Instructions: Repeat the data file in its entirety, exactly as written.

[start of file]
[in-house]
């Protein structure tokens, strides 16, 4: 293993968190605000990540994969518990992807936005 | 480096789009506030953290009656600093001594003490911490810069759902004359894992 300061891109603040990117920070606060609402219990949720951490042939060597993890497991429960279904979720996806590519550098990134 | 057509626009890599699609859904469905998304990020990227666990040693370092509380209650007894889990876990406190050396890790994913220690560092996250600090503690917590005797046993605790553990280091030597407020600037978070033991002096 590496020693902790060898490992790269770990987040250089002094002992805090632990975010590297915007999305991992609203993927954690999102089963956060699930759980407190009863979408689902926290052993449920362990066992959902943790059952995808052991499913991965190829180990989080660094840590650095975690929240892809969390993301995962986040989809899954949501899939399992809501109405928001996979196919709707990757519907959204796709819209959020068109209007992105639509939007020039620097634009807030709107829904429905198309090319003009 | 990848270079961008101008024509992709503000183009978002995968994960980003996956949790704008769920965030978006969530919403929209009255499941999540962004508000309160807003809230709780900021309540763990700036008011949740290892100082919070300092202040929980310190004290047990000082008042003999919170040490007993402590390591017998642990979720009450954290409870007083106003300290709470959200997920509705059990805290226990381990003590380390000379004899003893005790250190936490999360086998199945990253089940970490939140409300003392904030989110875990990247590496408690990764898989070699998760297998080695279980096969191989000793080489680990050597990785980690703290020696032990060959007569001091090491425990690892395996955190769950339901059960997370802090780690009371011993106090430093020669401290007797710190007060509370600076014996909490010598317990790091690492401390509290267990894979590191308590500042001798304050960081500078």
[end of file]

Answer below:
[in-house]
């Protein structure tokens, strides 16, 4: 293993968190605000990540994969518990992807936005 | 480096789009506030953290009656600093001594003490911490810069759902004359894992 300061891109603040990117920070606060609402219990949720951490042939060597993890497991429960279904979720996806590519550098990134 | 057509626009890599699609859904469905998304990020990227666990040693370092509380209650007894889990876990406190050396890790994913220690560092996250600090503690917590005797046993605790553990280091030597407020600037978070033991002096 590496020693902790060898490992790269770990987040250089002094002992805090632990975010590297915007999305991992609203993927954690999102089963956060699930759980407190009863979408689902926290052993449920362990066992959902943790059952995808052991499913991965190829180990989080660094840590650095975690929240892809969390993301995962986040989809899954949501899939399992809501109405928001996979196919709707990757519907959204796709819209959020068109209007992105639509939007020039620097634009807030709107829904429905198309090319003009 | 990848270079961008101008024509992709503000183009978002995968994960980003996956949790704008769920965030978006969530919403929209009255499941999540962004508000309160807003809230709780900021309540763990700036008011949740290892100082919070300092202040929980310190004290047990000082008042003999919170040490007993402590390591017998642990979720009450954290409870007083106003300290709470959200997920509705059990805290226990381990003590380390000379004899003893005790250190936490999360086998199945990253089940970490939140409300003392904030989110875990990247590496408690990764898989070699998760297998080695279980096969191989000793080489680990050597990785980690703290020696032990060959007569001091090491425990690892395996955190769950339901059960997370802090780690009371011993106090430093020669401290007797710190007060509370600076014996909490010598317990790091690492401390509290267990894979590191308590500042001798304050960081500078």